Not that there isn’t any natural scenery inside the gym. Human beings are natural, but they are not there to be stared at or examined visually. Yet, during peak hours at the gym, observance is unavoidable.
Unfortunately, the public display of tight leotards is not always a pretty sight. Rule 101 of gym fashion firmly states that if the purpose of the visit is to lose a few extra pounds, it’s advisable to wear something a bit loose until desired condition is reached.
But I am stuck with the gym.
A few years ago, I suffered a knee injury. And because of that, my knee has been unstable. I am unable to run distances or play any sport that requires twists and turns of the ankles and the knees.
So, I am limited. An occasional visit to the weight room is on my schedule. So are my one-hour sessions on the stationary bike and the elliptical machine. In either case, getting to the point where I can actually feel my heart pound is much more difficult than when running around the Rose Bowl or UCLA. Once done with my indoor cardio routine, I often look at the calorie count and say to myself: “Yeah, right! Sure . . . .”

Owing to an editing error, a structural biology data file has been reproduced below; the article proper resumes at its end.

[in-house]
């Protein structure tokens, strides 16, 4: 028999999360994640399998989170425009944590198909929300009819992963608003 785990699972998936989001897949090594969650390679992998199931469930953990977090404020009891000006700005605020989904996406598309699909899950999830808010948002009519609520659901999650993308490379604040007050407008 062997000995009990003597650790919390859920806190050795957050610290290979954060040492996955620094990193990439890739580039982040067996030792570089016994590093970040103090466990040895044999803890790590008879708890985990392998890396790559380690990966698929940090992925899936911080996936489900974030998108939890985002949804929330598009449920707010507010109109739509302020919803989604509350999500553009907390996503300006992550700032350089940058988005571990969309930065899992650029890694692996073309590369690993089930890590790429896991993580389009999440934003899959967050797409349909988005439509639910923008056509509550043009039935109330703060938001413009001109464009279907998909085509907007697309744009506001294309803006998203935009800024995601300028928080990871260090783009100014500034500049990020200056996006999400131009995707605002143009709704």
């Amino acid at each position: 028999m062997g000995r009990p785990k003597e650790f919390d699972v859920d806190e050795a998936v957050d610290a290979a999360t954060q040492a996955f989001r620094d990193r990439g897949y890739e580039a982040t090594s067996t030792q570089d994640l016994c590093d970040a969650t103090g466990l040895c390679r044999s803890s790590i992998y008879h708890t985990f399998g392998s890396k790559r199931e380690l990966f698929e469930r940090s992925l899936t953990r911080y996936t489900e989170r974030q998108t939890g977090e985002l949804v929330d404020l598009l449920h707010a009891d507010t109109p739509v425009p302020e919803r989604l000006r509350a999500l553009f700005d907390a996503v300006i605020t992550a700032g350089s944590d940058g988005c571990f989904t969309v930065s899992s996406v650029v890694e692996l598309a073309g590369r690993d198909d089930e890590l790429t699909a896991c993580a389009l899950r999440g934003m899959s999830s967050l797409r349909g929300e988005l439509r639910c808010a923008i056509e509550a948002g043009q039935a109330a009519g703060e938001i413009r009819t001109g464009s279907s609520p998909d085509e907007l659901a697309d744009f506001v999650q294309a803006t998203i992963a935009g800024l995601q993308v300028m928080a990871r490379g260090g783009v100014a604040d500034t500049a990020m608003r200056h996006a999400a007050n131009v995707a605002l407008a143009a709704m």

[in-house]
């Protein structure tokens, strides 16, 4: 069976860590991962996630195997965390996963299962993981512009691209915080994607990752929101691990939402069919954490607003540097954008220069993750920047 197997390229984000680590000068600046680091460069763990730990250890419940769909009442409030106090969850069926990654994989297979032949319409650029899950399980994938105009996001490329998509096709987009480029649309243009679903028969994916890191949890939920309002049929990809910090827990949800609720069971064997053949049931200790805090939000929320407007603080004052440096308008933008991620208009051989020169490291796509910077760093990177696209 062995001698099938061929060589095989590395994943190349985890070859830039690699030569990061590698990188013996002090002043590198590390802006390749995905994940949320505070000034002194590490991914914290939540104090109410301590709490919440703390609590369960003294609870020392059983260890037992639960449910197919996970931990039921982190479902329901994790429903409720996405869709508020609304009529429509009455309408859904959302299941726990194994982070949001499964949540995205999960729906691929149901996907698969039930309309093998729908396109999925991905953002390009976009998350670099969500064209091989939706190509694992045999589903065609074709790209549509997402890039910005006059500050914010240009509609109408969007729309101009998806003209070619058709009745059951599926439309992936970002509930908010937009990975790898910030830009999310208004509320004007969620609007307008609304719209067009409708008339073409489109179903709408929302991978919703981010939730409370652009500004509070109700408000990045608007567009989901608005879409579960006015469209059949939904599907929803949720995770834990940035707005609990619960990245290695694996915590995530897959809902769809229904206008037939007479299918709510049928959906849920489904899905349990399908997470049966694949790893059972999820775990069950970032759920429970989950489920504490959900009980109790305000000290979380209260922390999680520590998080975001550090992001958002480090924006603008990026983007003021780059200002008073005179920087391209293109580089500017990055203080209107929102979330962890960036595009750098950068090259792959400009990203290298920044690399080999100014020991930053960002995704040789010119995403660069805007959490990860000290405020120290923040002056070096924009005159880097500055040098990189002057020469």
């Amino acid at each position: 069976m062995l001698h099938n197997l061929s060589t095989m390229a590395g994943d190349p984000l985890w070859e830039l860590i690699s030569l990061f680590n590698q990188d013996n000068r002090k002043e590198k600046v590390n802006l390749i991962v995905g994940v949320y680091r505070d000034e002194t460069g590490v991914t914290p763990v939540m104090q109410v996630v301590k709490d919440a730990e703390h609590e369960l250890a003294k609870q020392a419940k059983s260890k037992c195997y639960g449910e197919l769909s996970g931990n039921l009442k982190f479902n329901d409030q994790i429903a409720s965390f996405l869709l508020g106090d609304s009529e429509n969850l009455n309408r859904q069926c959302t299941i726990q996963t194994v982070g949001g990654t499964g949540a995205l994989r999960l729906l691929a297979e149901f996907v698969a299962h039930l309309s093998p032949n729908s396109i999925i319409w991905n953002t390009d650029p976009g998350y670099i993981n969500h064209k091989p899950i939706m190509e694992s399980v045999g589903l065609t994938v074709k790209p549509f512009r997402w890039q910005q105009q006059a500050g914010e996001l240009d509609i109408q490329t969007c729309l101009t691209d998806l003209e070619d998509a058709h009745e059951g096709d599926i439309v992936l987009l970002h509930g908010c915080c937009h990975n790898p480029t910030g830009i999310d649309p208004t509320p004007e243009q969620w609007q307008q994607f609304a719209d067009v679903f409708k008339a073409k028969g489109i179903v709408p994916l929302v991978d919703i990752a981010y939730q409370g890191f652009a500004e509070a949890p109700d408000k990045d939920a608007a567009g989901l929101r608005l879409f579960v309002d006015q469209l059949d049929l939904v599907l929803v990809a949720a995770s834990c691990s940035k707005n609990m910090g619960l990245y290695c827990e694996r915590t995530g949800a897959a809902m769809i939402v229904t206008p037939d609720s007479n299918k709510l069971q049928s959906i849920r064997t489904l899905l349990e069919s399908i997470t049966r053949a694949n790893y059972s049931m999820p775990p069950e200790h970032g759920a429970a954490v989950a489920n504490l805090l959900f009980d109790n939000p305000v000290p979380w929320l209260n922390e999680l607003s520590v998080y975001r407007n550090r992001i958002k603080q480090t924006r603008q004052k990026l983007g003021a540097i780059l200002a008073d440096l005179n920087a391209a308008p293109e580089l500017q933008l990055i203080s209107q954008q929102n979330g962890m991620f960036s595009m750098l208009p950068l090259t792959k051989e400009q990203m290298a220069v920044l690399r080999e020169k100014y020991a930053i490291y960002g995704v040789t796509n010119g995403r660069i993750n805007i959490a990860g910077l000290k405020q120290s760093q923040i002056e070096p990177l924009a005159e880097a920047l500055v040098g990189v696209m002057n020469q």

My procrastination on strengthening my knee has cost me.
Being endowed with a very sensitive sense of smell has not helped me get used to the gym. I am not sure if it’s my Tigran the Great nose (King of Armenia from 95-55 B.C., whose empire stretched from the Caspian to the Mediterranean Sea), or I have extra glands. But if a friend has eaten banaghanooj (Lebanese eggplant dipped with garlic), I will smell it as long as we are in the same room. The size of the room is inconsequential.
As I walk into the gym, I have to endure the distinct smell that is a mélange of sweat, garlic, oregano, shambalileh (an odorous herb used in the very popular Persian dish Ghormeh Sabzi), onions, curry, rosemary and cumin. If you’ve eaten it that week, I’ll smell it.